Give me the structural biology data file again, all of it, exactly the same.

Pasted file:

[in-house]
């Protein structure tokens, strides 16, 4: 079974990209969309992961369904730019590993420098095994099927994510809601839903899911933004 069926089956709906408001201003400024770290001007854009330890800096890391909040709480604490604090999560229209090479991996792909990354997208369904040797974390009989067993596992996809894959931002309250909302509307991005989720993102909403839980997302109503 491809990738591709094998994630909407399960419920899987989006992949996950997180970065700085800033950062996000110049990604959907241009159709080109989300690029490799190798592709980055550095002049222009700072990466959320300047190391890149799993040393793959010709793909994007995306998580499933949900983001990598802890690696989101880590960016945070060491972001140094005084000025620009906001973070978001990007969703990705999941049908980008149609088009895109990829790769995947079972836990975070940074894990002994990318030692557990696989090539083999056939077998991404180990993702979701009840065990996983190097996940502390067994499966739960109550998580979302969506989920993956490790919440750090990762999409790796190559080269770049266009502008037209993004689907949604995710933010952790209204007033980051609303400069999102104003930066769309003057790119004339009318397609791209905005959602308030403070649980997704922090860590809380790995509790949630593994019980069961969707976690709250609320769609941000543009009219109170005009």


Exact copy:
[in-house]
């Protein structure tokens, strides 16, 4: 079974990209969309992961369904730019590993420098095994099927994510809601839903899911933004 069926089956709906408001201003400024770290001007854009330890800096890391909040709480604490604090999560229209090479991996792909990354997208369904040797974390009989067993596992996809894959931002309250909302509307991005989720993102909403839980997302109503 491809990738591709094998994630909407399960419920899987989006992949996950997180970065700085800033950062996000110049990604959907241009159709080109989300690029490799190798592709980055550095002049222009700072990466959320300047190391890149799993040393793959010709793909994007995306998580499933949900983001990598802890690696989101880590960016945070060491972001140094005084000025620009906001973070978001990007969703990705999941049908980008149609088009895109990829790769995947079972836990975070940074894990002994990318030692557990696989090539083999056939077998991404180990993702979701009840065990996983190097996940502390067994499966739960109550998580979302969506989920993956490790919440750090990762999409790796190559080269770049266009502008037209993004689907949604995710933010952790209204007033980051609303400069999102104003930066769309003057790119004339009318397609791209905005959602308030403070649980997704922090860590809380790995509790949630593994019980069961969707976690709250609320769609941000543009009219109170005009």